The signs of a good campaign
29 June 2015, Blog
Following JBP’s recent PRCA award win for the best public sector and third sector campaign for their communications programme to support the £45 million transformation of Bristol’s iconic concert venue, Colston Hall, Catherine Frankpitt takes a look at what makes a good campaign.
A good name
Every campaign needs a name that is memorable and meaningful to the people that you want to engage with – media, politicians, the general public or whoever. The name should provide an instant snapshot of what the campaign is about and you may even be able to make it a call to action. It needs longevity too, to remain relevant for the duration of the campaign.
A compelling argument will bring buy-in
You should set a clear and measurable target at the start of your campaign, and this should then be backed up with a compelling argument to support that target.
In the case of Colston Hall, their target is to raise £45 million by 2017 to transform the Hall. It’s an ambitious figure, but they have a series of compelling – and, in this particular case, emotive – reasons why it must succeed. Read more about Colston Hall’s campaign.
Know your audience
Who do you want supporting your campaign? Make sure your campaign messages strike the right note with the stakeholders you wish to engage with.
Are there a small number of key individuals whose support early on would really boost the campaign’s profile? If so, do your research to find out what is going to float their boat before approaching them. Media, celebrities and politicians are constantly being asked to become ambassadors for this or that cause, so if you want them to support yours, you need to show them why.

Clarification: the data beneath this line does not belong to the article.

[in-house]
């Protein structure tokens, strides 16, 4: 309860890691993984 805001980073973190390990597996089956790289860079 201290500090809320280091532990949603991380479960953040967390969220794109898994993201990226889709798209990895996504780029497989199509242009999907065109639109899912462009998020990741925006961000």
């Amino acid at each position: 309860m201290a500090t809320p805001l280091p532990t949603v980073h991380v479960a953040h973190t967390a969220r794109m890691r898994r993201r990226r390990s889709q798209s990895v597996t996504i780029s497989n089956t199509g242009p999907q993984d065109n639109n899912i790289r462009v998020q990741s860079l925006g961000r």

Having a measurable target will help you to monitor progress and keep your campaign on track, but you also need to make sure your goals are realistic. Ambitious is good – if it’s too easily achieved people won’t buy into it as a credible campaign. However, a goal that is away-with-the-fairies unachievable is equally un-credible and no-one wants to support something that they think is going to fail.
It’s a good idea to differentiate your campaign from your organisation’s everyday communications and marketing. Create original branding to make it stand out from your regular activities, whilst reflecting your usual style guidelines so that there is a clear link.
Ensure the campaign has a good presence on each of your communications channels and make it as easy as possible for people to support it.
Enjoy the rollercoaster
Delivering a successful campaign can take a lot of time and energy but, if you achieve your target then you have real tangible success to shout about. Throw yourself into it and enjoy the ride.
By Catherine Frankpitt, Associate Director at JBP